What’s the first thing that comes to mind when you think of Montreal? For me, it’s poutine, of course. Warm, gooey, cheesy, potatoey perfection on a plate. I was on a mission to try my first real Canadian poutine, and visions of cheese curds and gravy filled my mind en route to Quebec last fall. I was taking a mini-trip with my Canadian boo Nishan, and was determined to eat my way through Montreal.
I arrived late at night and we quickly checked in to Le Petit Hotel, a cute boutique hotel and cafe along Old Montreal’s cobblestone streets. Then it was off to dinner at Barroco, a dimly-lit Spanish restaurant with good dose of local Quebecois influence.
We started with the foie gras and “coffee,” which was really a thick slab of coffee-infused foie and syrup served alongside a light salad. Smart move on the greens, which helped cut through the foie gras’ super rich texture.
Next we shared a plate of suckling pig chorizo, which came with pickled vegetables and toasted baguette. The chorizo was incredibly flavored and paired so well with the acidic pickles. Score one for Quebec-style Spanish cuisine.
We woke up early the next morning to check out the neighborhood, and stumbled into Olive & Gourmando, a wildly popular brunch cafe in Old Montreal. After braving the lines and the French menu, we were seated. The fashionable crowd, indie tunes and beautiful wood furniture quickly made this one of my favorite places to eat in Montreal, and this was before the food even arrived.
I had the truffle mac and cheese with a green salad for brunch, and Internet, this is without doubt the best mac and cheese on earth. I’m pretty sure nothing will come close to this and despite my efforts to replicate the dish at home, I’m still yearning for Olive & Gourmando’s version. Perfectly toasty on top and generous with the truffles, this gooey mac and cheese was perfect. The heavily herbed salad was a nice counterpart, but man oh man was that mac and cheese good.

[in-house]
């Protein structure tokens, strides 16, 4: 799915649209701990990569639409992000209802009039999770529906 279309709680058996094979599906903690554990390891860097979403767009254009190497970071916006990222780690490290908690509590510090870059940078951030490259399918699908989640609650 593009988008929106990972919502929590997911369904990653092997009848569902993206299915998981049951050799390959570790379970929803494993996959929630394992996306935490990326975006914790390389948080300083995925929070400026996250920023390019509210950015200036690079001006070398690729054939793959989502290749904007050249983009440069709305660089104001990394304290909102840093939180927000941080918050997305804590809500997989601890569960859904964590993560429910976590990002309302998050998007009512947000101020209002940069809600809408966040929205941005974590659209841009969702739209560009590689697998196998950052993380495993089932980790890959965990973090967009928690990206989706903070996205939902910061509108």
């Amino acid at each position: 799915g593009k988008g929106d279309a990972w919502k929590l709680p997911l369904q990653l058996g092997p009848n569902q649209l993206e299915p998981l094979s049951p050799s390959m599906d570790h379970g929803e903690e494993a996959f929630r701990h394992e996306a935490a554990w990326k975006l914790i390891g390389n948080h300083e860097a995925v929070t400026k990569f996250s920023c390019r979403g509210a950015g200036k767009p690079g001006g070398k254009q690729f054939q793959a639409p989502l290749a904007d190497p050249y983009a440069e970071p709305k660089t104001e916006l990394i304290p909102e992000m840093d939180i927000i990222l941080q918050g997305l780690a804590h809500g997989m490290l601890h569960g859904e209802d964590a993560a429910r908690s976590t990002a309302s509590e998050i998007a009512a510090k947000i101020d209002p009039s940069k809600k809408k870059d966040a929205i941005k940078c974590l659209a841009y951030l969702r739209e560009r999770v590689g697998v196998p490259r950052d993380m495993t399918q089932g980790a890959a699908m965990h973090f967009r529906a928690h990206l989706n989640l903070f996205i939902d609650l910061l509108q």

We continued our morning in Old Montreal, arriving at the Notre-Dame Basilica next. The 19th-century church’s gothic interior reveals stained glass windows that depict the religious history of Montreal, and a gorgeous, deep blue and gold ceiling. Color is at the forefront in this church, and it’s one of the most beautiful and imposing I’ve ever visited.
We left Old Montreal in search of Marche Atwater, a popular farmers market in the Saint-Henri neighborhood. I suppose November isn’t the best time to visit a farmers market in Quebec, but Marche Atwater made up with meats what it lacked in produce.
It was off to another church next, so we took the metro over to Mary, Queen of the World Cathedral in downtown. Also a 19th-century basilica but not quite as huge as the Notre-Dame Basilica, this is Quebec’s third largest church.
We had dinner reservations at the famed Joe Beef, so took the train to Le Sud Oest and eagerly awaited our next meal. Joe Beef has earned the reputation for being one of Canada’s best restaurants, and Anthony Bourdain has even sung its praises. Still, we didn’t know what to make of the place when we were seated and told that Joe Beef does not offer menus. Instead, the menu (and by menu I mean chalkboard menu on the other side of the restaurant in the dark) would be read and translated to us from French by our waiter.
Listen. Our waiter was a trooper for going through the entire menu and laboriously translated each and every thing. But my memory can only go so far and the next thing we knew we were eating a plate of sliced ham covered in a mayonnaisey sauce wondering what had happened. Next came our entrees: Nishan’s a plate of venison and mine duck sausages with egg. (The duck sausages were pretty good.) Without a menu and not enough lighting to document the experience, the details escape me. I wish I loved Joe Beef as much as the rest of the food world does, but hey, at least their bathroom includes a taxidermied buffalo.